Crossing the Border // Day 7

I'm a rather organized traveler on the whole. I plan some things and then let others work themselves out. I'm sure it drives my parents crazy but I rarely book hotel rooms more than like 48 hours in advance. That being said, when we realized crossing the border to Austria was a challenge I got a little stressed.

I had visions of us standing in some god forsaken train station without water and no Kinder Buenos surrounded by piles of luggage. All of the googling in the world wasn't going to help us either. I don't speak any German and it honestly didn't seem like anyone was writing about "how to help tourists get between countries during a refugee crisis". Shocker right? Anyway, it turned out to not be a big deal at all. It was an incredibly organized process of everyone getting off the train just before the border, cramming on buses, then getting off again at the intended train station. I pretty much took Dramamine for no good reason.

So a day that I emotionally blocked off as a logistical nightmare was rather easy. It was an easy midmorning train ride (~2 hrs?) followed by a day bouncing through Salzburg. BTW, Salzburg is rather adorable and a high recommendation.

Morning in Munich
We woke up early enough to enjoy a leisurely breakfast at our pattern heavy hotel. Seriously, they could really tone it down a notch...  Followed by a nice walk to some of our favorite spots. As we were lingering by the Viktualienmarkt.... I saw ARNOLD Schwarzenegger. The picture is only of his back but trust me - it is him.

It was also nice to see what the Holy Ghost church looked like in the light of day. The night before had been so amazing and kind of magical that I was worried it wouldn't hold up to that. Of all the churches we had been in so far, this one felt actually "used" as opposed to "tourist".

Train / Bus to Salzburg
Like I said... this was not hard. The hardest part was having Grampy let me carry his bag while we hustled between the train and the bus... and then not letting some tourist ladies push him / us around. Thankfully, my Dad has continued to wear lime green so nobody lost anybody.

The train stopped at the last train station in Germany - Freilassing. It was a pretty surreal experience to go through the areas that have been covered on the news and see lines of families waiting to cross a literal bridge to a new country. This happened at the German station, the border, and in Salzburg. Meanwhile, not a soul outside of Amsterdam has asked to see my passport.

Day in Salzburg
Always trying to make the most of every day in a city, K and I really hit the ground running - perhaps literally. I think we did about 10 miles this day walking which is quite a lot considering we were on the train/bus until about 2 in the afternoon. After checking into our hotel (Weiss Taube) and eating a pretzel (obviously), we were checking this off the map.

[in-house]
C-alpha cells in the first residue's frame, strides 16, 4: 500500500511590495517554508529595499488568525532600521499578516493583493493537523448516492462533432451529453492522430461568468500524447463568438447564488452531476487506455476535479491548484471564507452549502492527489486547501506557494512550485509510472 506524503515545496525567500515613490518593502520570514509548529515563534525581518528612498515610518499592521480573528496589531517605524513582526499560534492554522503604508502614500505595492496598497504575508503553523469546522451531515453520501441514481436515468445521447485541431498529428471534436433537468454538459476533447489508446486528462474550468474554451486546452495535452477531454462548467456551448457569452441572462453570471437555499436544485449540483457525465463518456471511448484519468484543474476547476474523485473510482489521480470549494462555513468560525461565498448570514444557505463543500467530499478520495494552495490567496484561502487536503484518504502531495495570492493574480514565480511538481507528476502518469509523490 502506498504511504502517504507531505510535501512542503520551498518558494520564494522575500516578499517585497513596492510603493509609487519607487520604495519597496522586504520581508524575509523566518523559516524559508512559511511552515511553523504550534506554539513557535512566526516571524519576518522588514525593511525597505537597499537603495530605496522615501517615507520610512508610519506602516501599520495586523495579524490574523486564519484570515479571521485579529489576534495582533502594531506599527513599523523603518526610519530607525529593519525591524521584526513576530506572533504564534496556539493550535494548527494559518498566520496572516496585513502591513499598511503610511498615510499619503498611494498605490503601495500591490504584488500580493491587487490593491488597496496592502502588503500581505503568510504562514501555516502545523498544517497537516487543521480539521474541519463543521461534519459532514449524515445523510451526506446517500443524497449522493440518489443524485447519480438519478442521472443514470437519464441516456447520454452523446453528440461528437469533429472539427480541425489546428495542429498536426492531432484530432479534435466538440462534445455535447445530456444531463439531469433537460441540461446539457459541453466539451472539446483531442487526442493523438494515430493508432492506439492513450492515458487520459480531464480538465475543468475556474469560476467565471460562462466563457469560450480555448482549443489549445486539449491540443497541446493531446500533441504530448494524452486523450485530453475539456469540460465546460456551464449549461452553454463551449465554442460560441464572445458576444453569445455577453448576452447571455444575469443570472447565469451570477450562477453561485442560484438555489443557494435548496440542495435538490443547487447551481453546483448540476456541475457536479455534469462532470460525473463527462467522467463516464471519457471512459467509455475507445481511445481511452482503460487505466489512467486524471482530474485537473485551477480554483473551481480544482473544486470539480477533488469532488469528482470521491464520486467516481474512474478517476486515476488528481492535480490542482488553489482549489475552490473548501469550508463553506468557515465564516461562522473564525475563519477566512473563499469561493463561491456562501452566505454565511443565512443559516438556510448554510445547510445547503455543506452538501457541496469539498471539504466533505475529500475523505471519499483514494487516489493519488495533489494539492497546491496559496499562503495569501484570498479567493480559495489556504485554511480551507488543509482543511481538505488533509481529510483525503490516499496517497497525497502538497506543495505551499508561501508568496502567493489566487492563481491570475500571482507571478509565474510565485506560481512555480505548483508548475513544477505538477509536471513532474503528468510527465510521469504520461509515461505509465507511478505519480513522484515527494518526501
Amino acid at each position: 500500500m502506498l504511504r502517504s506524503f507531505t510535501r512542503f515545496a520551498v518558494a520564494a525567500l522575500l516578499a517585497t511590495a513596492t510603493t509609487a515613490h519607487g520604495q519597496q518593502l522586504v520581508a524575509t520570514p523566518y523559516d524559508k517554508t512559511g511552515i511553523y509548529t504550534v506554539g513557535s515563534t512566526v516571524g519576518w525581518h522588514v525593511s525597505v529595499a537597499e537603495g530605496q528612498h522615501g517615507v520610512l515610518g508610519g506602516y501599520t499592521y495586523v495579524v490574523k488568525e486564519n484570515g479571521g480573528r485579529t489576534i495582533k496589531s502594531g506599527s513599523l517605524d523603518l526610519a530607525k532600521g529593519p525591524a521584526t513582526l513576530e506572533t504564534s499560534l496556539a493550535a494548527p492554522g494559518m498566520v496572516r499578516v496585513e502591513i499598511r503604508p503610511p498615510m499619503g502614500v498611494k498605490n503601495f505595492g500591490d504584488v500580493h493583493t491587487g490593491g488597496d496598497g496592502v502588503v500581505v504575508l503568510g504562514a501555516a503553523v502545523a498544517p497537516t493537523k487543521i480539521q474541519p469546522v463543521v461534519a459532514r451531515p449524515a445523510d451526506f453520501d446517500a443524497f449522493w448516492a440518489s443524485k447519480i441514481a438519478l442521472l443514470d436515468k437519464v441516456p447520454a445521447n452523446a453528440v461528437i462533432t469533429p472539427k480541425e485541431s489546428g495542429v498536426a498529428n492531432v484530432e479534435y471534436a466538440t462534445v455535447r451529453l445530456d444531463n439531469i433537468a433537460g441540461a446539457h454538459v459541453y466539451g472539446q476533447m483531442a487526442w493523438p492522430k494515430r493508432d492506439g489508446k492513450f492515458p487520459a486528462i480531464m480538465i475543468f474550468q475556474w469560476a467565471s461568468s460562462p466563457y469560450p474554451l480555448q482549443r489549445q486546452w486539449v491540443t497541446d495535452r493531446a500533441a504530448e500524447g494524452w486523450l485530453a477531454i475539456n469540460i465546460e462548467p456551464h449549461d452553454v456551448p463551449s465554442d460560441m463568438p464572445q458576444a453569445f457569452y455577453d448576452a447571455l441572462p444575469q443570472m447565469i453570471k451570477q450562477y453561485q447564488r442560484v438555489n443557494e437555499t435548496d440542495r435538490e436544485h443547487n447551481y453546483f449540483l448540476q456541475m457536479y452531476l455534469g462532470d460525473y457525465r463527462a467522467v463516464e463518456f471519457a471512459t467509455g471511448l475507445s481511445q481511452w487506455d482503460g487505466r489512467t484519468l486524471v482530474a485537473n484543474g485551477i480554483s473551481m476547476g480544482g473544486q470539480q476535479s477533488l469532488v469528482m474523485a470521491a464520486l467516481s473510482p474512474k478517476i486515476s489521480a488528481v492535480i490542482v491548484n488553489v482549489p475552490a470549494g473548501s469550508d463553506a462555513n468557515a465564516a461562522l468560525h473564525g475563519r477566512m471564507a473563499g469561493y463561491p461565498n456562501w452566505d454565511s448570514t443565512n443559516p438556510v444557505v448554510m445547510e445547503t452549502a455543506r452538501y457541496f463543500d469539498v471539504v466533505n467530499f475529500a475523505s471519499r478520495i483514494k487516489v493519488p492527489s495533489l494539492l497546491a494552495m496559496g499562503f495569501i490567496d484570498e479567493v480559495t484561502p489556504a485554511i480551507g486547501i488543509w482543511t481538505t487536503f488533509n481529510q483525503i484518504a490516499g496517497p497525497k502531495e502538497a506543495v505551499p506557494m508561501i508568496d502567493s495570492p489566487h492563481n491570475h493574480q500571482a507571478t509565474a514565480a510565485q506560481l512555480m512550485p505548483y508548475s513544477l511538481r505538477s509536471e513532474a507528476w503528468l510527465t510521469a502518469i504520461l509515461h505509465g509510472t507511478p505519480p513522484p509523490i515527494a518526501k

I have no idea how one relatively small city / town has so many big, beautiful churches but I'll let them figure that out. The Dom Cathedral might be one of my all-time favorites - including Italy. After a long day of touristing, we snuck up on / met up with the rest of the family at St. Peters again before having an amazing dinner at Zirkelwirt. Grampy proclaimed it the best veiner schnitzel of the trip and Kerrianne tried to lick her bowl clean of the goulash soup.

Dom Cathedral
I can't even describe why I loved this one so much. The ceilings were so incredibly intricate and amazing - but it was also the dome that kind of caught me too. It just felt like the colors used were atypical and more rose-y or red than I'm used to. I loved it.

St. Peter's
The interesting thing about this church was really the paintings for me. I'm used to paintings or ceramic work in churches - but this was different. They were just straight obvious religious paintings but some different works as well - and much bigger.

Franciscan Church
Completely different than every other one. I mean look at that ceiling right?

Salzburg Fortress
We essentially paid 8 euro to not walk up the hill and take a 20 second funicular ride. I don't regret this at all - remember all the walking? The point of coming to Fortress depends on who you are. There is a great museum if you are into that but if you are really just hungry and a bit tired (like me), you come for the views. The Fortress really sits completely above the city providing spectacular views.

We could not have loved Zirklewirt more. It was literally around the corner from our hotel... and they had an amazing and alluring patio with heaters. After we left as a group, K and I turned right around and went back for another drink.

Tomorrow? More Salzburg time. 

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